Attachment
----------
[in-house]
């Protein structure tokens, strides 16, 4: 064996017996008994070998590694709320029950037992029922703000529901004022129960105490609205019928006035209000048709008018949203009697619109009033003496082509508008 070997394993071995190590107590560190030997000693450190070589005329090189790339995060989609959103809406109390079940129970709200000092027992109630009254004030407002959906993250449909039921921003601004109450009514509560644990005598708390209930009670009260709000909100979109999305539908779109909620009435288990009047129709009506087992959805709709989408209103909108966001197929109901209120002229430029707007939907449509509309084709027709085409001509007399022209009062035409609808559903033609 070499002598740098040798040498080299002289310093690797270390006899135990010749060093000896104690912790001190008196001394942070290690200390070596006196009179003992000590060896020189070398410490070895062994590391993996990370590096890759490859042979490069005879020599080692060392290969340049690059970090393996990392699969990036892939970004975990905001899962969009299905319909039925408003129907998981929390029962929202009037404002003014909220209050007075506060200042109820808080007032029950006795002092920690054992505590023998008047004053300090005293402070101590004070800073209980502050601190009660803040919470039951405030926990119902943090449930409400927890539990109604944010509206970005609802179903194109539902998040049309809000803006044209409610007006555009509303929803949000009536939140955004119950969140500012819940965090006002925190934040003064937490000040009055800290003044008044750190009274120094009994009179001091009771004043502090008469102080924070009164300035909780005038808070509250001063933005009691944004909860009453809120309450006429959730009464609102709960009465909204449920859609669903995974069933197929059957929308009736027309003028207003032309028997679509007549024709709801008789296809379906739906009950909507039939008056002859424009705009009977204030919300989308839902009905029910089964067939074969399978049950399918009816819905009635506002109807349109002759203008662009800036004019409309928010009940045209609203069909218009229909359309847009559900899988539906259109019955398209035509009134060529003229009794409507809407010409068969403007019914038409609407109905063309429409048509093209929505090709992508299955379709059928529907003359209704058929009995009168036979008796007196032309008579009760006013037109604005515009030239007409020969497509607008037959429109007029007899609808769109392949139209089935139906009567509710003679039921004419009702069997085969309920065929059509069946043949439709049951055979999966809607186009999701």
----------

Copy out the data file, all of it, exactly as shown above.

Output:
[in-house]
């Protein structure tokens, strides 16, 4: 064996017996008994070998590694709320029950037992029922703000529901004022129960105490609205019928006035209000048709008018949203009697619109009033003496082509508008 070997394993071995190590107590560190030997000693450190070589005329090189790339995060989609959103809406109390079940129970709200000092027992109630009254004030407002959906993250449909039921921003601004109450009514509560644990005598708390209930009670009260709000909100979109999305539908779109909620009435288990009047129709009506087992959805709709989408209103909108966001197929109901209120002229430029707007939907449509509309084709027709085409001509007399022209009062035409609808559903033609 070499002598740098040798040498080299002289310093690797270390006899135990010749060093000896104690912790001190008196001394942070290690200390070596006196009179003992000590060896020189070398410490070895062994590391993996990370590096890759490859042979490069005879020599080692060392290969340049690059970090393996990392699969990036892939970004975990905001899962969009299905319909039925408003129907998981929390029962929202009037404002003014909220209050007075506060200042109820808080007032029950006795002092920690054992505590023998008047004053300090005293402070101590004070800073209980502050601190009660803040919470039951405030926990119902943090449930409400927890539990109604944010509206970005609802179903194109539902998040049309809000803006044209409610007006555009509303929803949000009536939140955004119950969140500012819940965090006002925190934040003064937490000040009055800290003044008044750190009274120094009994009179001091009771004043502090008469102080924070009164300035909780005038808070509250001063933005009691944004909860009453809120309450006429959730009464609102709960009465909204449920859609669903995974069933197929059957929308009736027309003028207003032309028997679509007549024709709801008789296809379906739906009950909507039939008056002859424009705009009977204030919300989308839902009905029910089964067939074969399978049950399918009816819905009635506002109807349109002759203008662009800036004019409309928010009940045209609203069909218009229909359309847009559900899988539906259109019955398209035509009134060529003229009794409507809407010409068969403007019914038409609407109905063309429409048509093209929505090709992508299955379709059928529907003359209704058929009995009168036979008796007196032309008579009760006013037109604005515009030239007409020969497509607008037959429109007029007899609808769109392949139209089935139906009567509710003679039921004419009702069997085969309920065929059509069946043949439709049951055979999966809607186009999701």